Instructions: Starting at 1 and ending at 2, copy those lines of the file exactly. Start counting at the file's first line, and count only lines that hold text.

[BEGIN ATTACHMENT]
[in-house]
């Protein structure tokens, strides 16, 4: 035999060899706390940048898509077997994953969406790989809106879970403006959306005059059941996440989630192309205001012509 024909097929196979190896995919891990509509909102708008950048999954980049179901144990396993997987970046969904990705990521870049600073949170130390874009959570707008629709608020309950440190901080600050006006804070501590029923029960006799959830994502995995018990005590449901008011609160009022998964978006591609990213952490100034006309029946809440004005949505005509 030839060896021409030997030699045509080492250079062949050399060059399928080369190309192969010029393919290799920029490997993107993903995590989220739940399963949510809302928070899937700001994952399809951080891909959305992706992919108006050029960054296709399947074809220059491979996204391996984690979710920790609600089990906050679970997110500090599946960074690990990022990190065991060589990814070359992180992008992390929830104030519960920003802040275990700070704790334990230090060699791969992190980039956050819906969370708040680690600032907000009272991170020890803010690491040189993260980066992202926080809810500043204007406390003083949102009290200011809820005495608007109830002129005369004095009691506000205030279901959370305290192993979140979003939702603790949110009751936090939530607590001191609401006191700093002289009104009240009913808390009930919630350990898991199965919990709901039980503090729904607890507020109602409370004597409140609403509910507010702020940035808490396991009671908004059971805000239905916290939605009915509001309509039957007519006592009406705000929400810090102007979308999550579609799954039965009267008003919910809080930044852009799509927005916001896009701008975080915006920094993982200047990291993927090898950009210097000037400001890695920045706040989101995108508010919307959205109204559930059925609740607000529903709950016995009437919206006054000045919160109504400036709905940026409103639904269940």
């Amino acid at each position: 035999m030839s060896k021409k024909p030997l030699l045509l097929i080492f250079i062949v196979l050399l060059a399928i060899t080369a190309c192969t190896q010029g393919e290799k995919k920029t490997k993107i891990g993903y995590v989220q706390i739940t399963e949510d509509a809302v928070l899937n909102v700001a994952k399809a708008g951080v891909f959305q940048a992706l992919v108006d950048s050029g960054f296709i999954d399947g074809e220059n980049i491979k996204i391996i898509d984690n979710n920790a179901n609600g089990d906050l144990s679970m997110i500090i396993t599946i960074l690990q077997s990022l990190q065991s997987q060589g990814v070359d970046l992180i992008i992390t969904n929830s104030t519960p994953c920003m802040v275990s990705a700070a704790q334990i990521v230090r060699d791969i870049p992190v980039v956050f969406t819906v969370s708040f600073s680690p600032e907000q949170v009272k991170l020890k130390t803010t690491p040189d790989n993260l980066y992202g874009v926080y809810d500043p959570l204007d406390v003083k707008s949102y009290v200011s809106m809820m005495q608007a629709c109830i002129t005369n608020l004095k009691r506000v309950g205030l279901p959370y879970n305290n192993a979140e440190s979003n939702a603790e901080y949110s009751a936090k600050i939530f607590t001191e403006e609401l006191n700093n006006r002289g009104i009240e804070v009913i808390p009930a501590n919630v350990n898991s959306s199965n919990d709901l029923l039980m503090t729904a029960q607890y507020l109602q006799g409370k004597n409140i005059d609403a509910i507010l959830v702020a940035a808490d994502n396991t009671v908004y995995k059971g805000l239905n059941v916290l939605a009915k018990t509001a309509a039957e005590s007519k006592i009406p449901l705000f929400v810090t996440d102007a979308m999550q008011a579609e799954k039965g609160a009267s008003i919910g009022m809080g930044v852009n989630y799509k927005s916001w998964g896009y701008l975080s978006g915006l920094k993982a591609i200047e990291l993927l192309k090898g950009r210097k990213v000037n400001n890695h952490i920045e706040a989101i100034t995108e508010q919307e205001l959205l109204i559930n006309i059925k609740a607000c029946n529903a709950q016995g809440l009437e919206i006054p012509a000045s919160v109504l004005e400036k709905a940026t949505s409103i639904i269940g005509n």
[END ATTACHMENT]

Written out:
[in-house]
């Protein structure tokens, strides 16, 4: 035999060899706390940048898509077997994953969406790989809106879970403006959306005059059941996440989630192309205001012509 024909097929196979190896995919891990509509909102708008950048999954980049179901144990396993997987970046969904990705990521870049600073949170130390874009959570707008629709608020309950440190901080600050006006804070501590029923029960006799959830994502995995018990005590449901008011609160009022998964978006591609990213952490100034006309029946809440004005949505005509 030839060896021409030997030699045509080492250079062949050399060059399928080369190309192969010029393919290799920029490997993107993903995590989220739940399963949510809302928070899937700001994952399809951080891909959305992706992919108006050029960054296709399947074809220059491979996204391996984690979710920790609600089990906050679970997110500090599946960074690990990022990190065991060589990814070359992180992008992390929830104030519960920003802040275990700070704790334990230090060699791969992190980039956050819906969370708040680690600032907000009272991170020890803010690491040189993260980066992202926080809810500043204007406390003083949102009290200011809820005495608007109830002129005369004095009691506000205030279901959370305290192993979140979003939702603790949110009751936090939530607590001191609401006191700093002289009104009240009913808390009930919630350990898991199965919990709901039980503090729904607890507020109602409370004597409140609403509910507010702020940035808490396991009671908004059971805000239905916290939605009915509001309509039957007519006592009406705000929400810090102007979308999550579609799954039965009267008003919910809080930044852009799509927005916001896009701008975080915006920094993982200047990291993927090898950009210097000037400001890695920045706040989101995108508010919307959205109204559930059925609740607000529903709950016995009437919206006054000045919160109504400036709905940026409103639904269940």